One thing we can do with our form is to get which tab is the currently active one. We'll want to reload the records from the database only if a new one has been added. For that to happen, we'll need to know which tab has been clicked on.
The first thing to do is something called binding. You do the binding on the parent tab and specify a function that you want to implement.
Locate these two lines in your code:
tab_parent.add(tab1, text="All Records")
tab_parent.add(tab2, text="Add New Record")
Just before these two lines, add the following:
In the round brackets of bind, we have this:
Between double quotes and double pointy brackets, we have NotebookTabChanged. This is something called an event. After a comma, we have a function that's going to deal with this event: on_tab_selected. (on_tab_selected is just a function name, and we could have called it something else.)
PyCharm will probably have created a red underline for on_tab_selected. That's because we haven't created this function yet.
Scroll up to the top if your code. Give yourself some rom after the import statements. Now add the following function:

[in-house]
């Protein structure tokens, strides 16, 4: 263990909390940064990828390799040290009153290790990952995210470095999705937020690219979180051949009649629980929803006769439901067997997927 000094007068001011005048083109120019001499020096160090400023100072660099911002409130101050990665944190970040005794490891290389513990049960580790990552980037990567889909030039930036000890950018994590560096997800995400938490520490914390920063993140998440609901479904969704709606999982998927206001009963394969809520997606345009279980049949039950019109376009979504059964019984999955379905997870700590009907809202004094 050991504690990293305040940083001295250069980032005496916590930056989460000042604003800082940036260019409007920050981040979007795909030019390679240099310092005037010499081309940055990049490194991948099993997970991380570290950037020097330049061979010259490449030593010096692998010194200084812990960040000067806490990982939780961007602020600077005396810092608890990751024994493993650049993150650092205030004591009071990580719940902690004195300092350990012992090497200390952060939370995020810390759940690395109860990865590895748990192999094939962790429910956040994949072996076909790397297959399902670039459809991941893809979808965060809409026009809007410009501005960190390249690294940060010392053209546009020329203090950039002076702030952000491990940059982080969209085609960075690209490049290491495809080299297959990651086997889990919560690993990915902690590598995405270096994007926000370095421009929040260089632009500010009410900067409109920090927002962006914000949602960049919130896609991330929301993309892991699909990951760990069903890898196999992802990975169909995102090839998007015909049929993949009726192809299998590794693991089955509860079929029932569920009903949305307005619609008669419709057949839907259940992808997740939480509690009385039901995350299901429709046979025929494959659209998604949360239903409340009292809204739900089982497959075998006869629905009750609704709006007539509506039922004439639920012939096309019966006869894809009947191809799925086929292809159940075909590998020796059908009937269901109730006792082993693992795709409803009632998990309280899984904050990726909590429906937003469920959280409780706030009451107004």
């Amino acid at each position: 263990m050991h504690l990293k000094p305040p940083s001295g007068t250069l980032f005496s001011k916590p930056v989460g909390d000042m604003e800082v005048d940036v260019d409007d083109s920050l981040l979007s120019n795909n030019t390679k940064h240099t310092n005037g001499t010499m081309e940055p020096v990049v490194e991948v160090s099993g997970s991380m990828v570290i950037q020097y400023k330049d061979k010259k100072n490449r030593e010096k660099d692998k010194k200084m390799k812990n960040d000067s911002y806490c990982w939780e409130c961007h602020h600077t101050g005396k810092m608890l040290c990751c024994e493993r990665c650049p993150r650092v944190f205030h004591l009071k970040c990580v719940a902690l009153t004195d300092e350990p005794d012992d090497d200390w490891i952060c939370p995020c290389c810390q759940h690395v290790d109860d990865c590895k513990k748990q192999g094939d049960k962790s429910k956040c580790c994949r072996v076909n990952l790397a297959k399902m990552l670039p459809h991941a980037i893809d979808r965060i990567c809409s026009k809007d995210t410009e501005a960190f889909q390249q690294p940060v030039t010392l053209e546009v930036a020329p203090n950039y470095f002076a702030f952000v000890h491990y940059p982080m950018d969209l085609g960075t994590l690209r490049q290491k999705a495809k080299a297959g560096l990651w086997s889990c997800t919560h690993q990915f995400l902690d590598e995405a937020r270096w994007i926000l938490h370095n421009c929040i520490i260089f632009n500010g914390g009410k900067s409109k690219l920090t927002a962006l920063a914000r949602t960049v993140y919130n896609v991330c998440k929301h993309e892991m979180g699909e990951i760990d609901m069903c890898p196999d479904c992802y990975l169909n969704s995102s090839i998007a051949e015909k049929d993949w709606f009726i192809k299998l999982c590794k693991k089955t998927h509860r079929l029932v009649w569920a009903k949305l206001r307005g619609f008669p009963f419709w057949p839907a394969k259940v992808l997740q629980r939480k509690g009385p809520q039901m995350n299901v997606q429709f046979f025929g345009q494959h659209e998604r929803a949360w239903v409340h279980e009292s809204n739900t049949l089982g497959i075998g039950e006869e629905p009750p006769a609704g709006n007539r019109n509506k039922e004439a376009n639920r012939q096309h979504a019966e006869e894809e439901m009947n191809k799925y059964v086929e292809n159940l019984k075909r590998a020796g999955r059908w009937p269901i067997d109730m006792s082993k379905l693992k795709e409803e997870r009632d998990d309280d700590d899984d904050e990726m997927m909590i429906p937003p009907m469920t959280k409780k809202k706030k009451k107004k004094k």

Notice the word event in the round brackets of on_tab_selected. The event will be NotebookTabChanged. Now add these two lines for the function:
selected_tab = event.widget.select()
tab_text = event.widget.tab(selected_tab, "text")
The first line sets up a widget selection object for the event. The second line specifies that it should be the text of the tab that we're interested in. We can test our two tabs in an if statement. Add this:
if tab_text == "All Records":
print("All Records tab selected")
if tab_text == "Add New Record":
print("Add New Record tab selected")
We're testing if the tab text is "All Records". If it is, we're just printing something out for now. The final if statement checks the tab text for "Add New Record". In other words, which ever tab it is a user clicks on, we catch it in an if statement and print something out. Later, we'll replace the print statements with something more useful.
Your code should look like this:
Run your program and watch what gets printed to the output window. When the form first loads, the All Records tab is selected, so "All Records tab selected" gets printed, even though you didn't select anything. Click on the two tabs and see what happens in the output window.
Before going any further, have a look at PyCharm and the edges of the code. You should notice a minus symbol:
You can click this to collapse the code in your functions. That way, it's easier to navigate your code when it gets too long:
In the next lesson, we'll deal with images in labels. We'll need this for the photos in our project.